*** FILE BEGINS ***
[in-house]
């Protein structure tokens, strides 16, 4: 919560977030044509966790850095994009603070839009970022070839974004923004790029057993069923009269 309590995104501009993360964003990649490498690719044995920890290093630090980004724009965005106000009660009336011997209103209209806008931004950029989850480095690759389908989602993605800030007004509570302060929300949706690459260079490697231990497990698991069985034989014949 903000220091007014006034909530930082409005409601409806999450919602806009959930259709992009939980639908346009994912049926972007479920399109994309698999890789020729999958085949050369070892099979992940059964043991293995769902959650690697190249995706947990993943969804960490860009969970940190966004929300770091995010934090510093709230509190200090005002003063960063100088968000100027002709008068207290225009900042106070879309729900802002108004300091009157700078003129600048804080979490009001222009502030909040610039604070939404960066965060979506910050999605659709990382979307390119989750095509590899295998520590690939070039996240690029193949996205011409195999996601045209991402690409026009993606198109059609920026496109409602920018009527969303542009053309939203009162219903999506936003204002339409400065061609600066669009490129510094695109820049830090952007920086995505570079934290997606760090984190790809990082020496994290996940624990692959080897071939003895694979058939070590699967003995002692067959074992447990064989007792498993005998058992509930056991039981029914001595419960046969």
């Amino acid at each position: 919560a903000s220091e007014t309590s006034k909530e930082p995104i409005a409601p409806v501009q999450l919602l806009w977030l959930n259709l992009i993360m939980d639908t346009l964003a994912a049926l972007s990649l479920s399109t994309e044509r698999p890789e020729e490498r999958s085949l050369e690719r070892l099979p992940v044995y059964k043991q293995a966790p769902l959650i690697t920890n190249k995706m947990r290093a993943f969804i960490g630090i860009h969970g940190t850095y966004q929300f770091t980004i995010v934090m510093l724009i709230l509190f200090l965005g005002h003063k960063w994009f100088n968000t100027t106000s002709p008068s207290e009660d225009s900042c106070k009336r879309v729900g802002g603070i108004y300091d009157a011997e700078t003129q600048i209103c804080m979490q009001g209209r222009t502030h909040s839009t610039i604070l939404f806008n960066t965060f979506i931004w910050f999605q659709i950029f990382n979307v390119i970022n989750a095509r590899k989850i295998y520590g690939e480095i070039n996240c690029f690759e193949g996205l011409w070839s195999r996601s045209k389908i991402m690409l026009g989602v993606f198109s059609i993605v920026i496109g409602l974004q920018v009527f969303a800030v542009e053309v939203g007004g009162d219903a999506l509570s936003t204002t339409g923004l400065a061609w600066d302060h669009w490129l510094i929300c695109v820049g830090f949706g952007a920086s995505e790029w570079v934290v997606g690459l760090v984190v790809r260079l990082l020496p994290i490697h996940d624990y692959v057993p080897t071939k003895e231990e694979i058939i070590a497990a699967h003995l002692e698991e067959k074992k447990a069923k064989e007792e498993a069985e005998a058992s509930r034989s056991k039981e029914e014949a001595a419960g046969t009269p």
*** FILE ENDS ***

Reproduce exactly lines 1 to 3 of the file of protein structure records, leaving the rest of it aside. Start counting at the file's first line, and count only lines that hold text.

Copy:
[in-house]
């Protein structure tokens, strides 16, 4: 919560977030044509966790850095994009603070839009970022070839974004923004790029057993069923009269 309590995104501009993360964003990649490498690719044995920890290093630090980004724009965005106000009660009336011997209103209209806008931004950029989850480095690759389908989602993605800030007004509570302060929300949706690459260079490697231990497990698991069985034989014949 903000220091007014006034909530930082409005409601409806999450919602806009959930259709992009939980639908346009994912049926972007479920399109994309698999890789020729999958085949050369070892099979992940059964043991293995769902959650690697190249995706947990993943969804960490860009969970940190966004929300770091995010934090510093709230509190200090005002003063960063100088968000100027002709008068207290225009900042106070879309729900802002108004300091009157700078003129600048804080979490009001222009502030909040610039604070939404960066965060979506910050999605659709990382979307390119989750095509590899295998520590690939070039996240690029193949996205011409195999996601045209991402690409026009993606198109059609920026496109409602920018009527969303542009053309939203009162219903999506936003204002339409400065061609600066669009490129510094695109820049830090952007920086995505570079934290997606760090984190790809990082020496994290996940624990692959080897071939003895694979058939070590699967003995002692067959074992447990064989007792498993005998058992509930056991039981029914001595419960046969």
């Amino acid at each position: 919560a903000s220091e007014t309590s006034k909530e930082p995104i409005a409601p409806v501009q999450l919602l806009w977030l959930n259709l992009i993360m939980d639908t346009l964003a994912a049926l972007s990649l479920s399109t994309e044509r698999p890789e020729e490498r999958s085949l050369e690719r070892l099979p992940v044995y059964k043991q293995a966790p769902l959650i690697t920890n190249k995706m947990r290093a993943f969804i960490g630090i860009h969970g940190t850095y966004q929300f770091t980004i995010v934090m510093l724009i709230l509190f200090l965005g005002h003063k960063w994009f100088n968000t100027t106000s002709p008068s207290e009660d225009s900042c106070k009336r879309v729900g802002g603070i108004y300091d009157a011997e700078t003129q600048i209103c804080m979490q009001g209209r222009t502030h909040s839009t610039i604070l939404f806008n960066t965060f979506i931004w910050f999605q659709i950029f990382n979307v390119i970022n989750a095509r590899k989850i295998y520590g690939e480095i070039n996240c690029f690759e193949g996205l011409w070839s195999r996601s045209k389908i991402m690409l026009g989602v993606f198109s059609i993605v920026i496109g409602l974004q920018v009527f969303a800030v542009e053309v939203g007004g009162d219903a999506l509570s936003t204002t339409g923004l400065a061609w600066d302060h669009w490129l510094i929300c695109v820049g830090f949706g952007a920086s995505e790029w570079v934290v997606g690459l760090v984190v790809r260079l990082l020496p994290i490697h996940d624990y692959v057993p080897t071939k003895e231990e694979i058939i070590a497990a699967h003995l002692e698991e067959k074992k447990a069923k064989e007792e498993a069985e005998a058992s509930r034989s056991k039981e029914e014949a001595a419960g046969t009269p």